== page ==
FIGS. 1 (A), 1 (B) and 1 (C) illustrate a first example of the present invention; FIG. 1 (A) is a simplified front view of the first example illustrating the polygonal shape and the bottom cutting edges; FIG. 1 (B) is a side view of the first example; FIG. 1 (C) is a top view of the first example;

FIG. 2 (A) and 2 (B) illustrate an example of a conventional end mill; FIG. 2 (A) is a front view of the example of the conventional end mill; FIG. 2 (B) is a side view of the example of the conventional end mill;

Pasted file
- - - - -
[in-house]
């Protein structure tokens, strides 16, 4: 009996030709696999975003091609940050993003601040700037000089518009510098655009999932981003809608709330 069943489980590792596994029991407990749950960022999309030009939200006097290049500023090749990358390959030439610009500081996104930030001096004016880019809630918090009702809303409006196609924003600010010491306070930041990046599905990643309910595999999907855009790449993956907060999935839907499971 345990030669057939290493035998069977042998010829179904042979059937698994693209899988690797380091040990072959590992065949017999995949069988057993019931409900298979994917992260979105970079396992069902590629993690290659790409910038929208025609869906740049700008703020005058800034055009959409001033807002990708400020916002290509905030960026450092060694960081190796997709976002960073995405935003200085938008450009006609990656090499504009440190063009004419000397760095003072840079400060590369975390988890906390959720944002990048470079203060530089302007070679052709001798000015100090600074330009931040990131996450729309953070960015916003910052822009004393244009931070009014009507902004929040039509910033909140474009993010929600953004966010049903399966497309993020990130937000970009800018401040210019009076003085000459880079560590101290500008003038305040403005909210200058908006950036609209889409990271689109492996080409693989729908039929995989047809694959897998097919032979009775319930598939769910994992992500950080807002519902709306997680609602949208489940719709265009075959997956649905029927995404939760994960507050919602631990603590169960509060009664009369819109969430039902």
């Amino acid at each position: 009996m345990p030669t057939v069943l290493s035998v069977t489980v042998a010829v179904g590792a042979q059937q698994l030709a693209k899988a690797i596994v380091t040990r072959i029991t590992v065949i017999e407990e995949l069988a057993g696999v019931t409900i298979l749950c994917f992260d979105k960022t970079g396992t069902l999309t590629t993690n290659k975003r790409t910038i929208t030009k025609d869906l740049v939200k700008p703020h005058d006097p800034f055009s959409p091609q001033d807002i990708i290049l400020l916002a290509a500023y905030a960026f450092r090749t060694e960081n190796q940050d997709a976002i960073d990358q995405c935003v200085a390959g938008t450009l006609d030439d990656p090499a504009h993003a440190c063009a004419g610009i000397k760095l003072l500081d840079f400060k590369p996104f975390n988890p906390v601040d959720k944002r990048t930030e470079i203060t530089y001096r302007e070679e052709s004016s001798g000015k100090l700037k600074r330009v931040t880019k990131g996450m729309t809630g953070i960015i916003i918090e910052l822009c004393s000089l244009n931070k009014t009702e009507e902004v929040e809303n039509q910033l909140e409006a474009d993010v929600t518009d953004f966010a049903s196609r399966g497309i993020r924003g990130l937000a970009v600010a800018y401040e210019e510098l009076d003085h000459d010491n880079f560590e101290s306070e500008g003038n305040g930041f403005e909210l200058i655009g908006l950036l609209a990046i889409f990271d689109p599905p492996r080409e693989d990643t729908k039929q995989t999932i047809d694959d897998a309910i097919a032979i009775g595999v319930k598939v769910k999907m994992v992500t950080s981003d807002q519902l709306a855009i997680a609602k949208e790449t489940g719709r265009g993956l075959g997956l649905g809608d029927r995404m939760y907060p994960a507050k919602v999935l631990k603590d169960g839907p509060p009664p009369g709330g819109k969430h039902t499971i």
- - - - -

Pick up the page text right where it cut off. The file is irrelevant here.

FIGS. 3 (A) and 3 (B) illustrate a second example of the present invention; FIG. 3 (A) is a simplified front view of the second example illustrating the polygonal shape and the bottom cutting edges; FIG. 3 (B) is a side view of the second example;

FIG. 4 illustrates the rake and relief angles of the peripheral cutting edges for the regular hexagonal section perpendicular to the axis of the end mill of the present invention;

FIG. 5 illustrates the concaved sides of the polygonal section of the end mill of the present invention.

FIGS. 6 (A), (B) and (C) are simplified front views which illustrate the arrangements of the bottom edges for the regular hexagonal section of a third example of the present invention, and

FIGS. 7 and 8 compare the performance of the end mills of the present and that of conventional end mills.